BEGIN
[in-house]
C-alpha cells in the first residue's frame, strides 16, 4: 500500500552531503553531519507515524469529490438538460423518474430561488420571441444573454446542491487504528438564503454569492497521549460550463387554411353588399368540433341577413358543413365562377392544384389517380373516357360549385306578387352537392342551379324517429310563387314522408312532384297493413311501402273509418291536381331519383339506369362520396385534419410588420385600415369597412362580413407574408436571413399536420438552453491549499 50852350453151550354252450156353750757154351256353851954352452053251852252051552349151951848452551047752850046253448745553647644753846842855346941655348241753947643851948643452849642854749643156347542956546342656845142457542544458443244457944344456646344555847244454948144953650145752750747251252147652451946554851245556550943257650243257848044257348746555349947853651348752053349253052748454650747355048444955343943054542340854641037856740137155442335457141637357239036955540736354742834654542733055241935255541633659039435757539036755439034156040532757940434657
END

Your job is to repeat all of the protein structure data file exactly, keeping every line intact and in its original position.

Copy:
[in-house]
C-alpha cells in the first residue's frame, strides 16, 4: 500500500552531503553531519507515524469529490438538460423518474430561488420571441444573454446542491487504528438564503454569492497521549460550463387554411353588399368540433341577413358543413365562377392544384389517380373516357360549385306578387352537392342551379324517429310563387314522408312532384297493413311501402273509418291536381331519383339506369362520396385534419410588420385600415369597412362580413407574408436571413399536420438552453491549499 50852350453151550354252450156353750757154351256353851954352452053251852252051552349151951848452551047752850046253448745553647644753846842855346941655348241753947643851948643452849642854749643156347542956546342656845142457542544458443244457944344456646344555847244454948144953650145752750747251252147652451946554851245556550943257650243257848044257348746555349947853651348752053349253052748454650747355048444955343943054542340854641037856740137155442335457141637357239036955540736354742834654542733055241935255541633659039435757539036755439034156040532757940434657